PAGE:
As of December 1, 2016, millions of additional American workers will be eligible for overtime pay. The new Department of Labor (DOL) rule, issued on May 18, raises the minimum salary an employee has to earn in order to qualify to be exempt from overtime pay to $47,476. It was previously set at $23,660. Any employee earning less than the minimum must be paid overtime for all hours they work in excess of 40 hours each week.
Additionally, the new rule will automatically update the salary threshold every three years, basing the new minimum on wage growth over time. These updates will begin on January 1, 2020.
What does this mean for your construction company? According to the DOL’s three-part test:
- If the employee has a fixed salary that does not vary based on the hours or quality of his/her work,
- And is paid at least $913 per week or $47,476 per year,
- And his/her job responsibilities primarily consist of executive, administrative or professional duties,
- He/she will be excluded from overtime pay.
While many business owners, nonprofit groups and universities swiftly criticized the new rule, the DOL has stated that every American deserves a fair day’s pay for a hard day’s work. They believe the new rule will make fair pay a reality for 4.2 million workers, “too many of whom have been left working long hours for no additional pay, taking them away from their families and civic life without any extra compensation.”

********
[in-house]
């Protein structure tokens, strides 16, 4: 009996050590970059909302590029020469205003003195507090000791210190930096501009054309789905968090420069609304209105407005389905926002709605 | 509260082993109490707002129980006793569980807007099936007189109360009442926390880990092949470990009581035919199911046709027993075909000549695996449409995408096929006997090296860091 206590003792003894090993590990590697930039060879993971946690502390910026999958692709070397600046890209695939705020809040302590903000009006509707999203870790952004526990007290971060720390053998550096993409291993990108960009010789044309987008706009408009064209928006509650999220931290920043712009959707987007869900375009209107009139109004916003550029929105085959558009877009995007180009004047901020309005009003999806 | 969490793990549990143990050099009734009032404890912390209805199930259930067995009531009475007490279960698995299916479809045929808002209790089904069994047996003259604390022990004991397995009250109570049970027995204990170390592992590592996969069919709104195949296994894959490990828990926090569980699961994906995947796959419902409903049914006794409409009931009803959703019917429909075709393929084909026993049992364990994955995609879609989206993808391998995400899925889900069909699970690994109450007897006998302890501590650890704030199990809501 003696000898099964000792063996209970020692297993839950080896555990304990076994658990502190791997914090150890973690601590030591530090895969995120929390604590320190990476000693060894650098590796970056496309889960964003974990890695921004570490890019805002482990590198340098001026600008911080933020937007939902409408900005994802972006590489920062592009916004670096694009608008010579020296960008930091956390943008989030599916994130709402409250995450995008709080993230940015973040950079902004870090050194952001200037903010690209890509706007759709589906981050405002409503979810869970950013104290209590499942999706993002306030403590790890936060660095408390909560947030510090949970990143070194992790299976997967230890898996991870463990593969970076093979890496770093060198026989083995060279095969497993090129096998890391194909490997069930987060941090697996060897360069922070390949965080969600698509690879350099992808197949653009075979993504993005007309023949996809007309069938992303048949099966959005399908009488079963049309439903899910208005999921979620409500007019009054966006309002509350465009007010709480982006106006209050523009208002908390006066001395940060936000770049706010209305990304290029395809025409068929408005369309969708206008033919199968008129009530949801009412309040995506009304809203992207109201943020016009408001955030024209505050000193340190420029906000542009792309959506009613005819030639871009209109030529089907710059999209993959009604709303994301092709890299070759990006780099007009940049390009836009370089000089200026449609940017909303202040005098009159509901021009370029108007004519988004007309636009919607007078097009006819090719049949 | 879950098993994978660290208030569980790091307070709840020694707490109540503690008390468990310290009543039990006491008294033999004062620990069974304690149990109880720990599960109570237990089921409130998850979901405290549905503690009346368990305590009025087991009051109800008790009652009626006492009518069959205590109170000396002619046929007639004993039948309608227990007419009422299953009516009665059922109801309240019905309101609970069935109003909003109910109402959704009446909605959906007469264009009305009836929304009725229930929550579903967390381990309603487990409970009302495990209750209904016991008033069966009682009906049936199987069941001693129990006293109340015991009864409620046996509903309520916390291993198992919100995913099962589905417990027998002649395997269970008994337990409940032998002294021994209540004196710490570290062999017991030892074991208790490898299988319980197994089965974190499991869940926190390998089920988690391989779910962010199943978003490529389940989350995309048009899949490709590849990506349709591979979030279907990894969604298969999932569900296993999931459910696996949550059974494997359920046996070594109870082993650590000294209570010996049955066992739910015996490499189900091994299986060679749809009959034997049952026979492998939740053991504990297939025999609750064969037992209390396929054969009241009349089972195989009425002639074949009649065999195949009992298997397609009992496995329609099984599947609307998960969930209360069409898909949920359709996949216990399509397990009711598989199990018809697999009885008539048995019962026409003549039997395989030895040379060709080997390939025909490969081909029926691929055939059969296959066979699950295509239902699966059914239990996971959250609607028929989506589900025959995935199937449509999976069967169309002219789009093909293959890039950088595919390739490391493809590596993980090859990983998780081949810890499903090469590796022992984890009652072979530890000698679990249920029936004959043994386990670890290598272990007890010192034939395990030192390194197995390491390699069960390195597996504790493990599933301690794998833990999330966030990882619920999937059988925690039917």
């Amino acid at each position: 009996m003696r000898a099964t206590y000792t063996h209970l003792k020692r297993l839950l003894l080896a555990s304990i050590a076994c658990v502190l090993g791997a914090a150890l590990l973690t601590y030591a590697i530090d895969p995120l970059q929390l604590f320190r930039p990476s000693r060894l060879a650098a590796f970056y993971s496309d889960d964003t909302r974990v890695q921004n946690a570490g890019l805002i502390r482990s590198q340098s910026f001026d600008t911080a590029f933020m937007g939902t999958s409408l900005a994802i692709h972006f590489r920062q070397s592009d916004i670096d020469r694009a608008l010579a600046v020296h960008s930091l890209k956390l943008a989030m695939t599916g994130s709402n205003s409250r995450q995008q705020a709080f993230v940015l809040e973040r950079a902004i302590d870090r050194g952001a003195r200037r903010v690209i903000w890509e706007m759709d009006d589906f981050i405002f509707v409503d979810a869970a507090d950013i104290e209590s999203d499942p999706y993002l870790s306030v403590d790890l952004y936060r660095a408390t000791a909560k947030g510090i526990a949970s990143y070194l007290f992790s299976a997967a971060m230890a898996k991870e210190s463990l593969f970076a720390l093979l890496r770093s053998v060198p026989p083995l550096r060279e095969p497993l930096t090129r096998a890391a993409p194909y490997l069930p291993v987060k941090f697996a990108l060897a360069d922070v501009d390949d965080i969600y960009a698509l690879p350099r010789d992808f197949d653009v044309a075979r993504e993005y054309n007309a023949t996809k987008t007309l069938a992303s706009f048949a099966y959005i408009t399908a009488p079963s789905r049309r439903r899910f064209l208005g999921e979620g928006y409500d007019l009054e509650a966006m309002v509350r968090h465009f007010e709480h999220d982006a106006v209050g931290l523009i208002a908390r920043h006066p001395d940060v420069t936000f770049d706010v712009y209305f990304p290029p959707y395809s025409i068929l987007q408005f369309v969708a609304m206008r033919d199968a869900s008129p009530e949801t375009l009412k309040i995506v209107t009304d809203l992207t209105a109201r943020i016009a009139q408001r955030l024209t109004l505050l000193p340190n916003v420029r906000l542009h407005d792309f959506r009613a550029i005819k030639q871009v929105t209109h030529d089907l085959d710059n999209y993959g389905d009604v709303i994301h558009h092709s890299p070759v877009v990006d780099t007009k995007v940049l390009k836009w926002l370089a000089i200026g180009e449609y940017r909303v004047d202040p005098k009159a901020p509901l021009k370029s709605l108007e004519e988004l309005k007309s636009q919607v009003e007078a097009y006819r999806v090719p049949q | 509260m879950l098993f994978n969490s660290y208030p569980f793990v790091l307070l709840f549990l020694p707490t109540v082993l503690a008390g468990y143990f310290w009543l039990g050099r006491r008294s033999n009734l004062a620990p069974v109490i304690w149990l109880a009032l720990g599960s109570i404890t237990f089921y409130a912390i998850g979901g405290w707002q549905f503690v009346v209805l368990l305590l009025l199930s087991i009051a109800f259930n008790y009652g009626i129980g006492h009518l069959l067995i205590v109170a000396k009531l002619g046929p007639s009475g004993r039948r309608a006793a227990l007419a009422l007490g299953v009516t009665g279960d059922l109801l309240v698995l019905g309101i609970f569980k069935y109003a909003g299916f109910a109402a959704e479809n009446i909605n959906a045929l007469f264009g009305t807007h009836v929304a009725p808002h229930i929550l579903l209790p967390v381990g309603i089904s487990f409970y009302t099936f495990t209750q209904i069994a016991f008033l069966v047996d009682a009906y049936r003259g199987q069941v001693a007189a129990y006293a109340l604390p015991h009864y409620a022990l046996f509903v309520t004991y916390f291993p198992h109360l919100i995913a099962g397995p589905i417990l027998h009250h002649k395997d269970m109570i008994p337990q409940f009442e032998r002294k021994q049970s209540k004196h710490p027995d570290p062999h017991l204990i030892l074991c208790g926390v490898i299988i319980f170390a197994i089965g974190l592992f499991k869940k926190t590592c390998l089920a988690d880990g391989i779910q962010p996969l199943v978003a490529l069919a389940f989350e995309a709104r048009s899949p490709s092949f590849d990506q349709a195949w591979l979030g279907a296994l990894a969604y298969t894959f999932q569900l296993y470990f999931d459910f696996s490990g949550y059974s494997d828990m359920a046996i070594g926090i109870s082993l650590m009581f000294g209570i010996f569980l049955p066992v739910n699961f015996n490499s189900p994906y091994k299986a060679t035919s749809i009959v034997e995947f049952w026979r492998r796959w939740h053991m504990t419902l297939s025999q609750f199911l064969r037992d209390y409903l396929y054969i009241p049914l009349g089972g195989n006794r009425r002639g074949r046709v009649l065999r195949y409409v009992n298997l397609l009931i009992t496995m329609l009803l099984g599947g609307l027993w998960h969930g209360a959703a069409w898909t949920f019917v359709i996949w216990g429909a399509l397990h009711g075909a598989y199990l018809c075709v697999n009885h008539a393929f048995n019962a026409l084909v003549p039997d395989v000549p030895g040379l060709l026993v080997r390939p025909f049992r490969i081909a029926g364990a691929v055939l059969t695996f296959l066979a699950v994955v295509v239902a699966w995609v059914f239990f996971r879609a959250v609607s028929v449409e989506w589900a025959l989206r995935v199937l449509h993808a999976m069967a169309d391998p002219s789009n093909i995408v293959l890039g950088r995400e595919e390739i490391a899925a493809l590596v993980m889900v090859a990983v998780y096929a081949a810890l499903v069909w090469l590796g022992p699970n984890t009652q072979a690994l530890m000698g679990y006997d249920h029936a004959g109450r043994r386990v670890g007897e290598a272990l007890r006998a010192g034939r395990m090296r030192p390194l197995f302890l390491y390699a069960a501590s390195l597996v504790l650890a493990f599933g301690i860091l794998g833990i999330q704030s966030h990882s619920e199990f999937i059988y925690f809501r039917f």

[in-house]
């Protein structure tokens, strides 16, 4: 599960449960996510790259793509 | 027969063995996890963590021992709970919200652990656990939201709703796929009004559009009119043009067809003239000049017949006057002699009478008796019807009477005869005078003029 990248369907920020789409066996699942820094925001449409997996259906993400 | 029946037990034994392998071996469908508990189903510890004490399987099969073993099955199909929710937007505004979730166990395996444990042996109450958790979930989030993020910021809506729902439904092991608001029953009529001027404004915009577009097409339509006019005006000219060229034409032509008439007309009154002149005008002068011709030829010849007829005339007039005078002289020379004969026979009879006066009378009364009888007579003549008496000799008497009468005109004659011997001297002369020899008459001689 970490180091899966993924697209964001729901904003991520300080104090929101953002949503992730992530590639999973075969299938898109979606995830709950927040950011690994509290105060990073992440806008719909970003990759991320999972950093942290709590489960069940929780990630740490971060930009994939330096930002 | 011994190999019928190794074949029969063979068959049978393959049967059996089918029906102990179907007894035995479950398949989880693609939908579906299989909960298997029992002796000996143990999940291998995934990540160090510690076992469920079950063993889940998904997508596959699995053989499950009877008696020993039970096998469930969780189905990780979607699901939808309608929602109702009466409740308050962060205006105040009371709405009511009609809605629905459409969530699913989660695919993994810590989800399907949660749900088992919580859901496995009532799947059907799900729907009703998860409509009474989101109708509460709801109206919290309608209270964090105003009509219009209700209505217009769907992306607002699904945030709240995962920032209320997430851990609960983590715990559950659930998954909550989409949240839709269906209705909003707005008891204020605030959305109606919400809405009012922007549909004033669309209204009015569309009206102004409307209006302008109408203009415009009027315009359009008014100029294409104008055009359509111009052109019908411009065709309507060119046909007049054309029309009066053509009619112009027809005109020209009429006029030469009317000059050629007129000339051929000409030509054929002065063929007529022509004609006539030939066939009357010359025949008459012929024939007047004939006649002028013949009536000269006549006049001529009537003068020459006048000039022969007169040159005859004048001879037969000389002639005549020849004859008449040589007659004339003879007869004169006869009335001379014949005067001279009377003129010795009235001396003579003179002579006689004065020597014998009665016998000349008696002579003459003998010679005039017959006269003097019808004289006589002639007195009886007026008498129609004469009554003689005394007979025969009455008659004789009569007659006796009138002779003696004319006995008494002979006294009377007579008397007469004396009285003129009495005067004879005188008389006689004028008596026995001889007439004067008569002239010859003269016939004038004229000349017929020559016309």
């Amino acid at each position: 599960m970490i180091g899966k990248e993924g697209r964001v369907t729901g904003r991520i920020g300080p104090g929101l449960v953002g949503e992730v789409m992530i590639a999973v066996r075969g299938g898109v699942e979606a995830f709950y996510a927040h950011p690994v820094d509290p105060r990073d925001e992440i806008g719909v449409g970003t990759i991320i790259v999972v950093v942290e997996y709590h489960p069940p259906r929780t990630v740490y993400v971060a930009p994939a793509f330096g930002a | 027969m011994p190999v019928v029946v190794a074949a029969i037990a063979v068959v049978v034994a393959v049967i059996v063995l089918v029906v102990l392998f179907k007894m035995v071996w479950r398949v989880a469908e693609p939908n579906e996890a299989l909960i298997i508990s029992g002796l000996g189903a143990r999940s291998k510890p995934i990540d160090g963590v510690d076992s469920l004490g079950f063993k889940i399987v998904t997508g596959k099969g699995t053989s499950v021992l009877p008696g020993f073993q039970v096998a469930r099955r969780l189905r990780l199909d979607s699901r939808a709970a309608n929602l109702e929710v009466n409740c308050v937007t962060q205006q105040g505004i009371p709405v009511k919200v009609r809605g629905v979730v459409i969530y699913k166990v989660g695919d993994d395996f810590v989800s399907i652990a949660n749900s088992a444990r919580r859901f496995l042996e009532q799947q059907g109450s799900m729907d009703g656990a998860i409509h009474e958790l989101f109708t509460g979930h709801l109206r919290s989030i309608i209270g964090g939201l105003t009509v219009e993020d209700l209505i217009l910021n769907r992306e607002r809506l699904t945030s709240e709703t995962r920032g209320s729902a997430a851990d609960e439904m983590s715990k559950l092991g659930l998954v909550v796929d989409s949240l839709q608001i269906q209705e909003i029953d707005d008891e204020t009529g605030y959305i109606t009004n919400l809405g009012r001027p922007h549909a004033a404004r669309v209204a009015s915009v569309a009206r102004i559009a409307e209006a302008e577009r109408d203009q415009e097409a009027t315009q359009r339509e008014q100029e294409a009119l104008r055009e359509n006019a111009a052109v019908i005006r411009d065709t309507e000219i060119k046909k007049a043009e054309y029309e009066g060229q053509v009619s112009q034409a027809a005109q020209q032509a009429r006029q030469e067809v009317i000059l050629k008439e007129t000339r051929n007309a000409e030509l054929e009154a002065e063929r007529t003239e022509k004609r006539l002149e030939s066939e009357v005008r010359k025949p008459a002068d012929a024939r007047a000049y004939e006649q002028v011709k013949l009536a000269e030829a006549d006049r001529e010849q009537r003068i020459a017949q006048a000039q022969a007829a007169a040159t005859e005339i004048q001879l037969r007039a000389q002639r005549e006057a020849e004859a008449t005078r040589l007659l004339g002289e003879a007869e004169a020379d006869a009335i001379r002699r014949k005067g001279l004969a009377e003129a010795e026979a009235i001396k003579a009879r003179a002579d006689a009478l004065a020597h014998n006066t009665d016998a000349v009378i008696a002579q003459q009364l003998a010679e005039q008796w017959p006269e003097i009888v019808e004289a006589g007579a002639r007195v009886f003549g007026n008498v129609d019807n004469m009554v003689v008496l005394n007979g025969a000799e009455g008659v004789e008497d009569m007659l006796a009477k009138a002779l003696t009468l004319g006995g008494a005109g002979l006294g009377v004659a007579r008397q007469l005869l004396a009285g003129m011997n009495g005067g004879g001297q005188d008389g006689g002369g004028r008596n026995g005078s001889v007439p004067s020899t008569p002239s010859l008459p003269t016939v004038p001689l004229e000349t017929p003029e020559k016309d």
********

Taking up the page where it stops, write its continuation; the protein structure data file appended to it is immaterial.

Though those in opposition believe the new rule will force contractors to cut workers’ hours, reduce their workforce, pare down employee benefits and have a disruptive effect on a number of industries—including construction—the DOL has countered that employers actually have plenty of options to manage the effect of the new overtime rule on their business.
These options including switching employees from salary to an hourly pay scale and paying time-and-a-half for overtime work. They can also raise the salary of employees who are close to the threshold to avoid the overtime issue entirely, or redistribute workloads so that no one is required to exceed 40 hours per week.
Some experts predict the change may lead to a further increase in lawsuits regarding wages and hours. These have risen dramatically over the past few years and often brought against organizations by groups of employees rather than individual workers. Defense costs are often significant, and double damages and attorney’s fees are frequently awarded. Should such a lawsuit be brought against your construction company, it’s very possible the costs will exceed the amount of wages in dispute. We encourage you to prepare for the new wage rule and contact an advisor if you have questions or need assistance determining if your pay practices are in compliance.